Monday, September 18, 2006

How to endear yourself to a prospective employer

I work for a consulting company which prides itself on its expertise, its young culture, and the talents of it's individual employees.

Each year we run a graduate recruitment program, targeting like minded individuals with a passion for one or more of our business streams, a great personality and loads of potential. I have interviewed all sorts of people for these (and numerous other) career opportunities over the years, and something that continues to amaze me is the simple mistakes people make when they could be making a good impression.

I can deal with people who cannot interview very well, unless they are sales people or professional communicators of some kind. I go particularly easy on fresh graduates. Yet, there are some things that indicate a lack of common sense. For example, when an interviewer asks about your 2-5 year goals during an interview for a permanent job, try to make it sound like you will be around for at least a part of that time. I had an answer to that question recently in which the young guy said he hopes to be working overseas in the short term. Our company is national only, and just minutes before this had been explained to him, along with the fact that we hope graduates will be with us for at least 3 years if possible.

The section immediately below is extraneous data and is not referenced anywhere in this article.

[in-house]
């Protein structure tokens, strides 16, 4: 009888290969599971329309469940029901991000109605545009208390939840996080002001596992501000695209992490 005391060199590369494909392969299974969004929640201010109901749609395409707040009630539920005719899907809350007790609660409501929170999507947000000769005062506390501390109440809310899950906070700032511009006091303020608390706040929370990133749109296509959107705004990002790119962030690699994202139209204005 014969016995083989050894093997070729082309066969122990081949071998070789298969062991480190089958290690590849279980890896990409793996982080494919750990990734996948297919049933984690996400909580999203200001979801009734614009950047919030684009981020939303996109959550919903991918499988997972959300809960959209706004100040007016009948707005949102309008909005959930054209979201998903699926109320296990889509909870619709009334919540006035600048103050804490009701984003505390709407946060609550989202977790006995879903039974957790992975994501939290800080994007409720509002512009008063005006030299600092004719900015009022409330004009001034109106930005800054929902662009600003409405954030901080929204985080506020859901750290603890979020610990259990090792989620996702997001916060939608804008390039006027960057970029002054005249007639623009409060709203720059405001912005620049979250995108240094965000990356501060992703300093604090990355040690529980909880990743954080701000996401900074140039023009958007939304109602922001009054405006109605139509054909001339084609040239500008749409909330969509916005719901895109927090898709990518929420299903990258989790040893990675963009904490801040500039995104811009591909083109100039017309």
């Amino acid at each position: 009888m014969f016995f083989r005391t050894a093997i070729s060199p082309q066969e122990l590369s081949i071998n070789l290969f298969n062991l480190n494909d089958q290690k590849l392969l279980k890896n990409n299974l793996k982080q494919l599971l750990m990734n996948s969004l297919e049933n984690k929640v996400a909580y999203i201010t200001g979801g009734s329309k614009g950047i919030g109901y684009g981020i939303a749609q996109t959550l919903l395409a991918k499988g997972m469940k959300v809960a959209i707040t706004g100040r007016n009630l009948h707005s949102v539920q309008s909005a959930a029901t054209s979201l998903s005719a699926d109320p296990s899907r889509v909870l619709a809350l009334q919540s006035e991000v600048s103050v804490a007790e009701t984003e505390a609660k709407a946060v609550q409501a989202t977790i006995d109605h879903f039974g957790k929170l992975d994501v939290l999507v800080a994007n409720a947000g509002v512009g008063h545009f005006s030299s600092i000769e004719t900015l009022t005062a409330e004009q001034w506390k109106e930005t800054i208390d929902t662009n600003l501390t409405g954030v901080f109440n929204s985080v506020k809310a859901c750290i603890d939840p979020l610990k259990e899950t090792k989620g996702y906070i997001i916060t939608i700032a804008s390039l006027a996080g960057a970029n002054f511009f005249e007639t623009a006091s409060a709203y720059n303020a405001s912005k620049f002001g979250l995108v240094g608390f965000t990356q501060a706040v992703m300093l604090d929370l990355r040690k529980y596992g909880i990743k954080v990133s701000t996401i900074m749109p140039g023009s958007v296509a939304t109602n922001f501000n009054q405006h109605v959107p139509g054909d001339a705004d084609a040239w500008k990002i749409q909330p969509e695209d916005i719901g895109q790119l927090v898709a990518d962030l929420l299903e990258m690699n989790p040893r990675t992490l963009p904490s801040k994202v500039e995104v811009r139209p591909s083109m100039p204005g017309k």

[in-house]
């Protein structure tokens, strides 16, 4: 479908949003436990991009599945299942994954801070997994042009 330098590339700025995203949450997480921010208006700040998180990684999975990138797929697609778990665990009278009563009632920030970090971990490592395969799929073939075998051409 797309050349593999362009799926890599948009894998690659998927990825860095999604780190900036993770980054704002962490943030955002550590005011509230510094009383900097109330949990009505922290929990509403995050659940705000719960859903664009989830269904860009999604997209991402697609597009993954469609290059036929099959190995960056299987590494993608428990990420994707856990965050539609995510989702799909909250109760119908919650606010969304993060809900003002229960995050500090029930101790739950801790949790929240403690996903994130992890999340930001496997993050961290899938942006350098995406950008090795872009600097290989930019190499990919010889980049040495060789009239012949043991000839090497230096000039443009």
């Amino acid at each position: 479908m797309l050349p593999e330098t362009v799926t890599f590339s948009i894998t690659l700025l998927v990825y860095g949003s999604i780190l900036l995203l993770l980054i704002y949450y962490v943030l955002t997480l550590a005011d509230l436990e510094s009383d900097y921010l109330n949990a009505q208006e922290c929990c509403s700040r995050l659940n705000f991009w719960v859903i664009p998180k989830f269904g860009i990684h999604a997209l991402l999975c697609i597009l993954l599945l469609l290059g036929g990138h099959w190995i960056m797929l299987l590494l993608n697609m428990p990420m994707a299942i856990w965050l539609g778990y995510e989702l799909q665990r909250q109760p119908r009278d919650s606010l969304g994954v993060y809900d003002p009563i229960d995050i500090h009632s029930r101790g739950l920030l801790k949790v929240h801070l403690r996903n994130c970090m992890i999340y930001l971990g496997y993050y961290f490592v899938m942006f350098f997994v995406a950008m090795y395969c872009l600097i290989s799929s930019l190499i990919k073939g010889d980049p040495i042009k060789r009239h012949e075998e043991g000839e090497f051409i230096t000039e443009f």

My favourite though was a person to whom we sent a rejection email to. You know the ones, "Thanks for your application, we received many high calibre responses, please apply in future" etc etc. Most people don't respond to these except on the rare occasion to ask for specific feedback. A Masters student from Melbourne University thought he'd try to set himself up for next years intak. You know, get himself remembered and into our good books.

He wrote back, and I quote "you can kiss my arse, lol".

Nobody is perfect, and no employer would expect them to be, but write a good resume, present yourself professionally, respond thoughtfully at interview and avoid silly mistakes, and at least you know you did your best and you have a good chance.

One last thing. Also remember that there are probationary periods in most jobs. I had someone in a training session today who obviously forgot. He sat at the back of the class, had his headphones on, and fell asleep. Not a good look.
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